Just days after I read Tish Warren’s chapter on lost keys and began composing last week’s blog offering, I lost, not my keys, but my driver’s license, credit card and insurance card. They were all wrapped up in a $20 bill and tucked into the back pocket of my jeans so that I could stroll purse-free through the Lady Bird Johnson Wildflower Center at the peak of the season.
Steve and I waited in a long entrance line, then chose a quiet trail. It was nothing short of idyllic. We stopped at benches and swings along the way and even nestled into a particularly vibrant patch of bluebonnets and Indian paintbrushes to take a few selfies. My husband/photographer had us up and down a couple of times, making sure we caught the perfect pose.
Once we returned home and headed back to our responsibilities, I started moving in my typically too-fast manner to catch up from our indulgent morning. Ten minutes later I reached into my pocket to retrieve those very important bits of plastic and my $20 bill. Nothing. Certain I had simply returned them to my wallet on auto-pilot, I took a look. Nothing. Car? Nothing. Wildflower Center? (Oh, my, so many spots where my pocket could have spilled!)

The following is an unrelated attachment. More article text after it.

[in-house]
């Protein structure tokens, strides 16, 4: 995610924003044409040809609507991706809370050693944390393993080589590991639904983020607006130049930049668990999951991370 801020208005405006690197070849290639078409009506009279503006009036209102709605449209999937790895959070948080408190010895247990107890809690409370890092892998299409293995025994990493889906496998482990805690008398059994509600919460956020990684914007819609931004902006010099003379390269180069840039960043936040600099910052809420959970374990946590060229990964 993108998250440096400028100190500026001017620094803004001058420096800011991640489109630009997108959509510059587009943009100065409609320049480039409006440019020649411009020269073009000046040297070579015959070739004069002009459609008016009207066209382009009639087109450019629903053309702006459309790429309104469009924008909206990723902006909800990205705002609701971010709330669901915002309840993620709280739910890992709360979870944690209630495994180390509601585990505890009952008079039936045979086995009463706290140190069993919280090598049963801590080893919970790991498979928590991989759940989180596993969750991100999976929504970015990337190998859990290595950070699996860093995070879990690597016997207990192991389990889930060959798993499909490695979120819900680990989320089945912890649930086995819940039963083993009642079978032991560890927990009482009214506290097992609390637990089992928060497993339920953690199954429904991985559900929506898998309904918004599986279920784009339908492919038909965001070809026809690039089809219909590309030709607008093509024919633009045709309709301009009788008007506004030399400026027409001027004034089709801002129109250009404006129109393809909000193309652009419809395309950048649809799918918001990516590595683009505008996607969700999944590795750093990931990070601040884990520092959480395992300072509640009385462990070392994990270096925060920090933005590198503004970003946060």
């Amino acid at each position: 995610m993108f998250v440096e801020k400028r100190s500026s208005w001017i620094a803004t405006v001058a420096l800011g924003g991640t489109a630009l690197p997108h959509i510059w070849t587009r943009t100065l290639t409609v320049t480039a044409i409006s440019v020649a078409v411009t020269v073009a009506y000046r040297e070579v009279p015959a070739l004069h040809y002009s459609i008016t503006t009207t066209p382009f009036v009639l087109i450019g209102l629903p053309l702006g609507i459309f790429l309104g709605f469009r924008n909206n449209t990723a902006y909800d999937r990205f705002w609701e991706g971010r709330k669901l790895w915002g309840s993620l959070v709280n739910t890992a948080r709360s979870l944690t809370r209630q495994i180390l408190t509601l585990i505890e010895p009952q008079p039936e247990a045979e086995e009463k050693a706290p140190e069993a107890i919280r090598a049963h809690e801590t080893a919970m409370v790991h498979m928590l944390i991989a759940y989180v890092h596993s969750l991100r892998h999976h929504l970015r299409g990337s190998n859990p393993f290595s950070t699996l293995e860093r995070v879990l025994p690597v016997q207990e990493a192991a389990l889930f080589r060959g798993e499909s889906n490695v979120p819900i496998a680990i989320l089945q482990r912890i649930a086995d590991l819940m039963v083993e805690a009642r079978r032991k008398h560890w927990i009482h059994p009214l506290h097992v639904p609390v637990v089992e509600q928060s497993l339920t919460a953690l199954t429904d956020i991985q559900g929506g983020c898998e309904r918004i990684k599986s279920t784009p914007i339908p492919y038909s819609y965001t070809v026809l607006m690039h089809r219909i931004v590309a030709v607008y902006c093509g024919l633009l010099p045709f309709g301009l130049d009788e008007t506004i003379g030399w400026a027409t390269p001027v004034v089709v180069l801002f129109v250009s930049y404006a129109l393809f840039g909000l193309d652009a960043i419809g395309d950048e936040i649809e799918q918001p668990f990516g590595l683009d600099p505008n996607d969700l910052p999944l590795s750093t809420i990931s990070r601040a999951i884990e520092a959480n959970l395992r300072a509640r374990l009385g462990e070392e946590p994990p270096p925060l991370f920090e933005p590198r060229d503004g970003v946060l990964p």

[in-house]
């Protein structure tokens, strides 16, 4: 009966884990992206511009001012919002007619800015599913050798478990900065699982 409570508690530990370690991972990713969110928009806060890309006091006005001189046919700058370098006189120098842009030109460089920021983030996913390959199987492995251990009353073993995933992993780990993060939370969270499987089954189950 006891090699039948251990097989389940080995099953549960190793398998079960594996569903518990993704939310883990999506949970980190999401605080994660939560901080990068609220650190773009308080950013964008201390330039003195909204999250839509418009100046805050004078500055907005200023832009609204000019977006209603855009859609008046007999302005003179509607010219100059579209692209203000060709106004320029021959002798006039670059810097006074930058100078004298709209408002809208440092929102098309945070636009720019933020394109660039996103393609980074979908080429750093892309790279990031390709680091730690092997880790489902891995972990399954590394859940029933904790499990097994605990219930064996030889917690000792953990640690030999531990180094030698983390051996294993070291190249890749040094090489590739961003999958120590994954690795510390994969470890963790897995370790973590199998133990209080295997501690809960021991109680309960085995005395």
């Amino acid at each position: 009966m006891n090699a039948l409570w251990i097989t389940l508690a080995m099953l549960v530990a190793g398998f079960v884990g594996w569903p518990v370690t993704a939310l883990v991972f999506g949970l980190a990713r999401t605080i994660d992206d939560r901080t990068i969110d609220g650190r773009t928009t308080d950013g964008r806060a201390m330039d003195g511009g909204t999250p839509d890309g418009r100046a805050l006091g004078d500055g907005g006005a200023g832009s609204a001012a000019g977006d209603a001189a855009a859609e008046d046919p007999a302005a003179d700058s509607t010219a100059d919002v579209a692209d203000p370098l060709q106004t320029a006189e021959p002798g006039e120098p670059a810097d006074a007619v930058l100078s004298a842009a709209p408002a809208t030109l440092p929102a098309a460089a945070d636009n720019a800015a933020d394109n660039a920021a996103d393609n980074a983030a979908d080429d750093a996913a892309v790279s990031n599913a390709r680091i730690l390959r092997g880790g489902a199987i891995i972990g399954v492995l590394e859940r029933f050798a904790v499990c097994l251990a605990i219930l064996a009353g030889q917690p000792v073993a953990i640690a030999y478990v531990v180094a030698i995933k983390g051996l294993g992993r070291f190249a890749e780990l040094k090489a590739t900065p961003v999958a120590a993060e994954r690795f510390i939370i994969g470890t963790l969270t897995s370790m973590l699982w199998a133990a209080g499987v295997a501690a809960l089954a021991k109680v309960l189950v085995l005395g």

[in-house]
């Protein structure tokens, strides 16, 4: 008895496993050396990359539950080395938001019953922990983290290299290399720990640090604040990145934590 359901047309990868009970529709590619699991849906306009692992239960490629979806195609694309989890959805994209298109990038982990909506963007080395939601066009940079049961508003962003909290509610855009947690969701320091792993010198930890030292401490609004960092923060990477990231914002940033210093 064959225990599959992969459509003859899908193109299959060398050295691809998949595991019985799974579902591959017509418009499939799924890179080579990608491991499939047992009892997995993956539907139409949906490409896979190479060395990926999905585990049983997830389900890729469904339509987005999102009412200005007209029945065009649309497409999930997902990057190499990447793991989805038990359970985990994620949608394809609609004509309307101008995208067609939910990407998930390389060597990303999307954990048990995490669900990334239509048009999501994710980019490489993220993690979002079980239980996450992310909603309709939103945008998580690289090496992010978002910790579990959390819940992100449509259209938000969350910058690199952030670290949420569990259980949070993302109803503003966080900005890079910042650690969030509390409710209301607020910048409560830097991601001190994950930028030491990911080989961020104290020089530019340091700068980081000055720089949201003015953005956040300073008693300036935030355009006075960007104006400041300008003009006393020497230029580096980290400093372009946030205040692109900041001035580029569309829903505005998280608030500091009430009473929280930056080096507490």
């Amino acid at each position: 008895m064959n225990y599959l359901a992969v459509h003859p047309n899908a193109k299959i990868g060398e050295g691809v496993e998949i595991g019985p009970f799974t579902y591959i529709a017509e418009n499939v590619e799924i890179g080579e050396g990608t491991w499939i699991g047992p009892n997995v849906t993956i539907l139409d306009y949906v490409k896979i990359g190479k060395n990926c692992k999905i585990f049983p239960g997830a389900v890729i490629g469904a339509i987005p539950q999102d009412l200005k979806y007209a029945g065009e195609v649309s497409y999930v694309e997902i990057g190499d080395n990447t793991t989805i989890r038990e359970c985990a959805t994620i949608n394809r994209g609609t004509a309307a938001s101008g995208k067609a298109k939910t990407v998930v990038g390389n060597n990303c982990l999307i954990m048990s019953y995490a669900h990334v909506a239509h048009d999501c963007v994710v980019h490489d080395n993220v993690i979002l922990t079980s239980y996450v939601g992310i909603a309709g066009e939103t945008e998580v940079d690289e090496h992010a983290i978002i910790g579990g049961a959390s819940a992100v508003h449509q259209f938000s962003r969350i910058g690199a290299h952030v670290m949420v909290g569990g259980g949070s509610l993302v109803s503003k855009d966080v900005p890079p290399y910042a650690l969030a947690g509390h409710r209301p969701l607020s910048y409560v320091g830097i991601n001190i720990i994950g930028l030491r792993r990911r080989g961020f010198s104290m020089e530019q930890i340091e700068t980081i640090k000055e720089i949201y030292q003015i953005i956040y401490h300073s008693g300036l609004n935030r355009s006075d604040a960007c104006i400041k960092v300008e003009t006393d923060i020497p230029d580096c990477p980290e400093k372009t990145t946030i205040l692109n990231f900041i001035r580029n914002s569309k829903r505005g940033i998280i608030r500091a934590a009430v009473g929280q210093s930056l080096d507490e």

As the tension so fully banished by a walk in the park slowly threatened my peace, I remembered Tish Warren’s warnings and exhortations. Thanks to that timely read, I turned to prayer and refused the panic. After all, my time and money belong to the Lord. Do I really believe that? If so, any loss of either belongs to him as well. And so, after more searching and a call to the kind folks at the Wildflower Center (who found nothing), I interrupted Steve’s work. He prayed with me, and we began to look together. Then, there they were, IN THE TRASH. In my haste, I had taken the bundle out of my pocket before we ever made it from the car to the house. Then I’d picked up—in the same hand—the map and flier provided by the park and no longer needed. I tossed out the whole collection together.
Whatever made me look in the trash, I do not know. Well, actually, I do know. And the hallelujahs of the finding were almost—not quite—worth the discomfort of the search. But this I also know: trust, secured at least in part because Tish had reminded me of God’s sovereignty and the reality of NO NEED TO PANIC EVER, brought the calm that brought me to prayer that caused me to take a look in that recycle bin while my valuables were still on the top of the pile.
Keep Calm and… is a popular poster and tee shirt phrase these days. I’m not sure we have good reasons to keep calm without the Lord who loves us. But, with him, we have every possible reason. And that’s enough to think about for today.